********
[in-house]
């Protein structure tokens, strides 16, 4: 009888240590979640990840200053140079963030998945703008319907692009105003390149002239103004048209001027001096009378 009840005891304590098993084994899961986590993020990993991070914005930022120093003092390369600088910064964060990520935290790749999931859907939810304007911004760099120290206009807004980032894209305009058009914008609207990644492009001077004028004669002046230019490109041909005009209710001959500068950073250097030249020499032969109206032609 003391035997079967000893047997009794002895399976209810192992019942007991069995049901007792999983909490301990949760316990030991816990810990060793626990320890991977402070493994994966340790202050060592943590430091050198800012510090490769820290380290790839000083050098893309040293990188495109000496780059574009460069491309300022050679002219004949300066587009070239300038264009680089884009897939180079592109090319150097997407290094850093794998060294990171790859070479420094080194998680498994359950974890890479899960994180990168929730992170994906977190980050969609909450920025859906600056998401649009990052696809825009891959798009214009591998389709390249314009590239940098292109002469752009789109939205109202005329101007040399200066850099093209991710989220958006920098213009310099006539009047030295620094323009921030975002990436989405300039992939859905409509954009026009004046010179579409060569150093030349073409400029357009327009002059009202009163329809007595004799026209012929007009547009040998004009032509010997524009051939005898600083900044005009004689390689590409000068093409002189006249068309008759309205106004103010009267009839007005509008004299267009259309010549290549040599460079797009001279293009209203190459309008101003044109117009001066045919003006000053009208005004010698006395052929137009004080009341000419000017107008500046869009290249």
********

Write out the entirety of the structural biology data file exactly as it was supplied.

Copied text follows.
[in-house]
């Protein structure tokens, strides 16, 4: 009888240590979640990840200053140079963030998945703008319907692009105003390149002239103004048209001027001096009378 009840005891304590098993084994899961986590993020990993991070914005930022120093003092390369600088910064964060990520935290790749999931859907939810304007911004760099120290206009807004980032894209305009058009914008609207990644492009001077004028004669002046230019490109041909005009209710001959500068950073250097030249020499032969109206032609 003391035997079967000893047997009794002895399976209810192992019942007991069995049901007792999983909490301990949760316990030991816990810990060793626990320890991977402070493994994966340790202050060592943590430091050198800012510090490769820290380290790839000083050098893309040293990188495109000496780059574009460069491309300022050679002219004949300066587009070239300038264009680089884009897939180079592109090319150097997407290094850093794998060294990171790859070479420094080194998680498994359950974890890479899960994180990168929730992170994906977190980050969609909450920025859906600056998401649009990052696809825009891959798009214009591998389709390249314009590239940098292109002469752009789109939205109202005329101007040399200066850099093209991710989220958006920098213009310099006539009047030295620094323009921030975002990436989405300039992939859905409509954009026009004046010179579409060569150093030349073409400029357009327009002059009202009163329809007595004799026209012929007009547009040998004009032509010997524009051939005898600083900044005009004689390689590409000068093409002189006249068309008759309205106004103010009267009839007005509008004299267009259309010549290549040599460079797009001279293009209203190459309008101003044109117009001066045919003006000053009208005004010698006395052929137009004080009341000419000017107008500046869009290249």